Two children's charities have cast doubt on the Scottish Government's free school meals pilot programme.
Free meals will be given to children in P1 to P3 classes
They said free meals for children in the first three years of primary school may not be the best way of improving diet or tackling poverty.
The £5m, six-month pilot scheme is being trialled in five local authority areas from October.
Ministers said it was about addressing a gap between the number of children in poverty and those who get free meals.
The pilot scheme will run in the Borders, East Ayrshire, Fife, Glasgow and West Dunbartonshire to gauge its popularity among 35,000 pupils.
Representatives from Barnardo's and the Aberlour Trust told the Scottish Parliament's education committee that the pilot was too short a time to change cultural habits.
Tam Baillie, of Barnardo's, said confining free school meals just to pupils in the first three years of primary school would not help pre-school children and older children, adding that targeting help would be a better use of resources.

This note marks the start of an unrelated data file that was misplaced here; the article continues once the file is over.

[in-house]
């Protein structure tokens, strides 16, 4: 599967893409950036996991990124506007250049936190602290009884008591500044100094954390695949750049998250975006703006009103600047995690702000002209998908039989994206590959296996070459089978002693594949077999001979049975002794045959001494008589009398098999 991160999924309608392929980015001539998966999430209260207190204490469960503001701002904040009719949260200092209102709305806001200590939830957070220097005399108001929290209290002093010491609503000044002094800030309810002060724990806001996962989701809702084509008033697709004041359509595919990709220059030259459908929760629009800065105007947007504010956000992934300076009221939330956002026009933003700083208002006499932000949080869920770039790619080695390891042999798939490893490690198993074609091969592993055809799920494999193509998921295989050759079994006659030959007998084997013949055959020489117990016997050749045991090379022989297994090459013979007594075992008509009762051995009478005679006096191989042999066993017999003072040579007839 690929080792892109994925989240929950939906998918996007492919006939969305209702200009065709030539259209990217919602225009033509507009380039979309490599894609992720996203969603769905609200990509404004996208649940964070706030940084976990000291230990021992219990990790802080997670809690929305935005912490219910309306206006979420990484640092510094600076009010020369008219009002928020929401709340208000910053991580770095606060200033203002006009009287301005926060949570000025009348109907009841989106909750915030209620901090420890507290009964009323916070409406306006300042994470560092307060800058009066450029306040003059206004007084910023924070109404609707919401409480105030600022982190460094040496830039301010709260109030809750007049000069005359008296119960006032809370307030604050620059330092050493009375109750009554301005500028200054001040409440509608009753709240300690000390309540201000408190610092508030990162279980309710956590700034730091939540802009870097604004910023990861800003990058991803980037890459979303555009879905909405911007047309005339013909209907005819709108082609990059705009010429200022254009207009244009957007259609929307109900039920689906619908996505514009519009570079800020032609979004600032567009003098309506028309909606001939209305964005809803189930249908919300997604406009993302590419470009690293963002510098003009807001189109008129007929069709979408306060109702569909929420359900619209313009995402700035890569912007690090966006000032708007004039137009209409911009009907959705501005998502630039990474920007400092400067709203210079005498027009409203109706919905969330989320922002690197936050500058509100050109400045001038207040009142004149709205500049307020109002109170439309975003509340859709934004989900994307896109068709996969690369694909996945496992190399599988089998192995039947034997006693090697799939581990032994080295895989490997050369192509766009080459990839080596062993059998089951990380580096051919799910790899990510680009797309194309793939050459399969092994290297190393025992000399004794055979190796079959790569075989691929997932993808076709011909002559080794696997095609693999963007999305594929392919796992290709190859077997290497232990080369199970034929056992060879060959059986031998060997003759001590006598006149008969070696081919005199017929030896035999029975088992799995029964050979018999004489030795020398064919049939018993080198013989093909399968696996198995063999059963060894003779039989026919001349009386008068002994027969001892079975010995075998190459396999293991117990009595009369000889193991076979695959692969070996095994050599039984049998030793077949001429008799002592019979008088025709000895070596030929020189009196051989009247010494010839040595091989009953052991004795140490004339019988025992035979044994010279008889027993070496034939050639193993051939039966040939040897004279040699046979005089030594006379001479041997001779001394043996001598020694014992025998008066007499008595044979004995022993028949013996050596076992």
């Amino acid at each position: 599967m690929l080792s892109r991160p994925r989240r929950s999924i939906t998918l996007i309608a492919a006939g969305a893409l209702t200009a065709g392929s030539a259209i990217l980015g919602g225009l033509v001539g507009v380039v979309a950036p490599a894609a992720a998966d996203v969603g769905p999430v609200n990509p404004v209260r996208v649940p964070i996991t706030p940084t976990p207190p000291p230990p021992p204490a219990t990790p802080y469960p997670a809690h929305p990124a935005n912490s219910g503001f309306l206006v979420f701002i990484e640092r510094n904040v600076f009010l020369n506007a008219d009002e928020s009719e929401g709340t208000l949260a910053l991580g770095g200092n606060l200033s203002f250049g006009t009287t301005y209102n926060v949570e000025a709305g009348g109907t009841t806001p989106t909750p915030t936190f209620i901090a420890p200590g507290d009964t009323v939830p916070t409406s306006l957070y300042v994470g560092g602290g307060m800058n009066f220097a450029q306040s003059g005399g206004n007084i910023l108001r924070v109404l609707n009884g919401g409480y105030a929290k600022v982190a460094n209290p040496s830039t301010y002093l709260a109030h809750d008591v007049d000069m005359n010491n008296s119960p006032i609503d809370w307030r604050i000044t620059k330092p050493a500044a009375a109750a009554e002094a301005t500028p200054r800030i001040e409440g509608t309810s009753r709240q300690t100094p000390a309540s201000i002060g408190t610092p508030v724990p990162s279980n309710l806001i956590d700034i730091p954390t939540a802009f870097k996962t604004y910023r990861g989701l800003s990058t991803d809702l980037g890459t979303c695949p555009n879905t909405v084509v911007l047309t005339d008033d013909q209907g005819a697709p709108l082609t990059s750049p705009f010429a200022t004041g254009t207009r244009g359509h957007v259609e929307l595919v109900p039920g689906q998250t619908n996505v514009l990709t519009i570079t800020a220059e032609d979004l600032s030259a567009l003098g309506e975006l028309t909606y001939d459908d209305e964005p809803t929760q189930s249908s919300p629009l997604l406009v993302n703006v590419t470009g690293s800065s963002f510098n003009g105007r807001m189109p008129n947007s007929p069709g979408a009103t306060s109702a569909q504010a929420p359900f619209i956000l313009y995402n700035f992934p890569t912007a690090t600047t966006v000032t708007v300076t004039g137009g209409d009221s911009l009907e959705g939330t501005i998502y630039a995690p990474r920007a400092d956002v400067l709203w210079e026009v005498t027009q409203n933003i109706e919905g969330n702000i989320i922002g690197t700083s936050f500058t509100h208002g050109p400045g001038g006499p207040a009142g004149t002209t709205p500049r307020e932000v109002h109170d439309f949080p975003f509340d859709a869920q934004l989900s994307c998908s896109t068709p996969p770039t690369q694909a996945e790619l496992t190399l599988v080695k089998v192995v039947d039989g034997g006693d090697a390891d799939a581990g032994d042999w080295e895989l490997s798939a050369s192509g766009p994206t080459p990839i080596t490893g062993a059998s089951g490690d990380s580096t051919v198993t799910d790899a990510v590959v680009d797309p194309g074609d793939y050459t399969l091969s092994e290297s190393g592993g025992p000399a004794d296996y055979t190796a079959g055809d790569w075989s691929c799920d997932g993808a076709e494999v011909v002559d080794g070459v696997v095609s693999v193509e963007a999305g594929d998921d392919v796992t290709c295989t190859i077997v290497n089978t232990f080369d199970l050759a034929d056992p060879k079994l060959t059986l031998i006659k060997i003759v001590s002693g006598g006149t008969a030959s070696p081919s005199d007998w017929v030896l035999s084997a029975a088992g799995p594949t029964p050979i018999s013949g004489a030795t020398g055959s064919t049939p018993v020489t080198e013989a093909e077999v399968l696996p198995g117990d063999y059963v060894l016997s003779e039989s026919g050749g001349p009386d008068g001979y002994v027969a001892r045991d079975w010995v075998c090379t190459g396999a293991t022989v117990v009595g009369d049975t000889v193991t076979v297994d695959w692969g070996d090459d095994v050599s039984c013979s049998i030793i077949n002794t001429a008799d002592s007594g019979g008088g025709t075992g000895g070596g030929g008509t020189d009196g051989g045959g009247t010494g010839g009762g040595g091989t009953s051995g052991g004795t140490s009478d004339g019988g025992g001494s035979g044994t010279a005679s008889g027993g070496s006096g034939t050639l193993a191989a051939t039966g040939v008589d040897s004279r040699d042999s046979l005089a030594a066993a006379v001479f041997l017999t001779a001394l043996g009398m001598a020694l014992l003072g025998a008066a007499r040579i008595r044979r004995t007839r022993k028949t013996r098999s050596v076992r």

"We have 25% of children living in poverty in Scotland, yet only 19% qualify for free school meals," he said.
"That's a gap that has to be addressed. That will remain outstanding regardless what happens with the free school meal pilot."
However, children's charity Children in Scotland gave strong support to the pilot for P1 to P3 pupils.
Paula Evans, the charity's policy and parliamentary officer, told the committee: "It is right for Scotland to test the benefits of an inclusive free school meals policy that will encourage healthier eating habits, combat childhood obesity and improve the social development of school children at the P1-P3 level.
"We look forward to the outcomes of this pilot.
"If proven successful, then Children in Scotland hopes to see it universally expanded beyond the current six month time span to all P1 to P3s in Scotland - and indeed to young children in pre-schools."
The results of the trial will be evaluated next year and the SNP administration will then have to decide whether to roll it out across the country or whether, as the opposition parties believe, it is better to extend the eligibility for free school meals to more families living near the poverty line.